The Father Father
Paul O’Brien’s tough ministry in Lawrence, Massachusetts
Not long ago, while reading late in the St. Patrick parish rectory, Father Paul O’Brien ’86 heard gunshots and smelled smoke—not for the first time on the south side of Lawrence, Massachusetts.
Once the golden model of an American industrial city, Lawrence is now among the poorest places in the nation: average per capita income is $16,000; one-third of families live below the poverty line. Unemployment is high, school test scores are low, and crime flourishes. “Only one of every three kids here is born to a mother who is married,” O’Brien reports. “In many cases, we are dealing with kids, sometimes as young as seven and eight, banding together in groups and basically raising themselves. They decide if they are going to school that day. And they figure out together where they are getting their clothing, their food, pencils, and books. That’s the culture from which urban gangs are developing.”
Yet functional families of all races and ethnicities also live around the church, where about 5,000 people come to worship at one or more of the 17 weekly masses. Many are Hispanic or Vietnamese by origin (there is a Sunday mass in Vietnamese). Others are Irish Americans whose ancestors were among the first immigrants to work in the mills; the original St. Patrick’s was built in 1869 to meet their spiritual needs.
Older parishioners have lived through dramatic demographic changes. Ever since O’Brien arrived at the parish in 2001, he has pointedly addressed decades of resulting racial and ethnic tensions. “At first I was the enemy of a lot of people because I was going to open up the floodgates to the actual people, mostly Hispanics, who live in the neighborhood,” says O’Brien, who speaks Spanish and liturgical Vietnamese. “But a lot has changed since then. Everyone now knows that we’re trying to connect people with God, so whatever the practicalities are, that is number one. We are all here to live and share the love of Jesus Christ.”
In 11 years, O’Brien’s unequivocal, evangelical mission has helped unify and expand a trilingual congregation in a community rife with entrenched socioeconomic problems. In that same time, the number of operating Catholic churches in Lawrence has fallen by two-thirds, to three, yet St. Patrick’s programs are full and it consistently operates in the black with an annual budget of $1 million, primarily raised through congregant donations. O’Brien’s success depends on his personality—a blunt, respectful honesty peppered with sardonic humor—and a rewarding mix of services.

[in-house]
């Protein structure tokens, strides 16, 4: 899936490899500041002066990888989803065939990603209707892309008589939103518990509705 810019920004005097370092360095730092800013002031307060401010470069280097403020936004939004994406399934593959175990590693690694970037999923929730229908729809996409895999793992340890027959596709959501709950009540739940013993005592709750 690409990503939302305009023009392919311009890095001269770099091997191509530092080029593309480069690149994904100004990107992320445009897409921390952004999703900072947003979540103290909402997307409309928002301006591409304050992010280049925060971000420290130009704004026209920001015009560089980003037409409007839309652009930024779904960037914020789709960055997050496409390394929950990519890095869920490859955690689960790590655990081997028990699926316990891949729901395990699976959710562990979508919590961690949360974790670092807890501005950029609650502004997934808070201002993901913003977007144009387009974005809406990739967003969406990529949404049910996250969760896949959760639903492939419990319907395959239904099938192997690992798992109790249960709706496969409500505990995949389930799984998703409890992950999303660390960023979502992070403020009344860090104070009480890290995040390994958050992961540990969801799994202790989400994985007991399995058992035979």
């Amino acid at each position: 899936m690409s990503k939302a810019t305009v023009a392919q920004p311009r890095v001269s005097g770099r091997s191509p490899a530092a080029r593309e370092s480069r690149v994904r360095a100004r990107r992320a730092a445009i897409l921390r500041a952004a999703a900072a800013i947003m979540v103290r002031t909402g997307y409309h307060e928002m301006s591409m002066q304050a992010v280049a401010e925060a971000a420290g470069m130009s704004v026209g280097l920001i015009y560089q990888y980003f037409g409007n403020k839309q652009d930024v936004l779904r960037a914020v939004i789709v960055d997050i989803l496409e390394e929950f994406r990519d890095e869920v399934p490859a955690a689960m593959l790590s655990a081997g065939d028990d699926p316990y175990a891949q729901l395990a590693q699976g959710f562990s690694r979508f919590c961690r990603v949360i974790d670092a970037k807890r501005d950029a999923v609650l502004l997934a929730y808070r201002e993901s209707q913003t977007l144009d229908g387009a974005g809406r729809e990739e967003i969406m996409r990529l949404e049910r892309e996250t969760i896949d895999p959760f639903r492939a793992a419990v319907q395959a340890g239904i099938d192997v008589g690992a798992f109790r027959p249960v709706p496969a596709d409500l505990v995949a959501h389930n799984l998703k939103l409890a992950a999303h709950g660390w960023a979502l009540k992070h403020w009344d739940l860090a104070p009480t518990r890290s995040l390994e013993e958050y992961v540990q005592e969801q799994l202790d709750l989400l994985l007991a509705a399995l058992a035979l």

He led the effort to build a new, beautifully designed $2-million “food shelter,” Cor Unum (“one heart”), that opened in 2006. It combats the reality of urban hunger by serving breakfast and dinner 365 days a year, thanks to hundreds of volunteers. Many children rely on it for their daily meals.
He also consolidated and reorganized two parochial schools to create the Lawrence Catholic Academy (grades K-8), now filled to capacity with 510 students and run by both secular and religious leaders. “If we can get kids as young as possible and give them an all-embracing education, we can get them into the very best schools around here for whatever gifts they have—academic, technical, vocational skills,” he says. “What makes Catholic-school education so powerful is the God part. The best public-school teachers can tell kids to do their math, read, and not to join a gang. But in the Catholic schools, it’s ‘God made you and cares about you and God has a plan for you, so you’re responsible for doing math and reading so you can go out into the world and use your gifts.’” The proof is not only in higher test scores. “In a community with one of the highest teen pregnancy rates in the state,” he adds, “that we have had zero is super-remarkable.”
O’Brien and his small staff (which includes a full-time paid administrator, plus a Vietnamese and several Hispanic pastors-in-training) are adamantly focused on young people. Eight years ago he offended some parishioners by opening the parish center gym on Sunday nights to anyone over the age of 14 who wanted to play basketball. On a recent Sunday about 150 showed up, many of them regulars—young men in their late teens and twenties considered “the toughest of the tough gangbangers around who have been kicked out of every other place,” according to O’Brien.
The rules are simple and strictly enforced: no fighting, no using the N-word or the F-word on the court. These two hours represent O’Brien’s primary chance to check in with youngsters and demonstrate how to deal constructively with pressure, competition, loss, frustration—and anything else that arises in these volubly emotional games. “It took a couple of years to develop this culture of respect and no violence, but they have learned how to police themselves,” he explains. “There is nowhere else they behave, nowhere they let down their guard the way they do here.” Walter Velez, director of technology at the Boys & Girls Club of Lawrence, who was married at St. Patrick’s last summer, came one night to watch the games. “I know these kids from the club. We can save them until they’re 17,” he explains. “But Father Paul saves them after that.”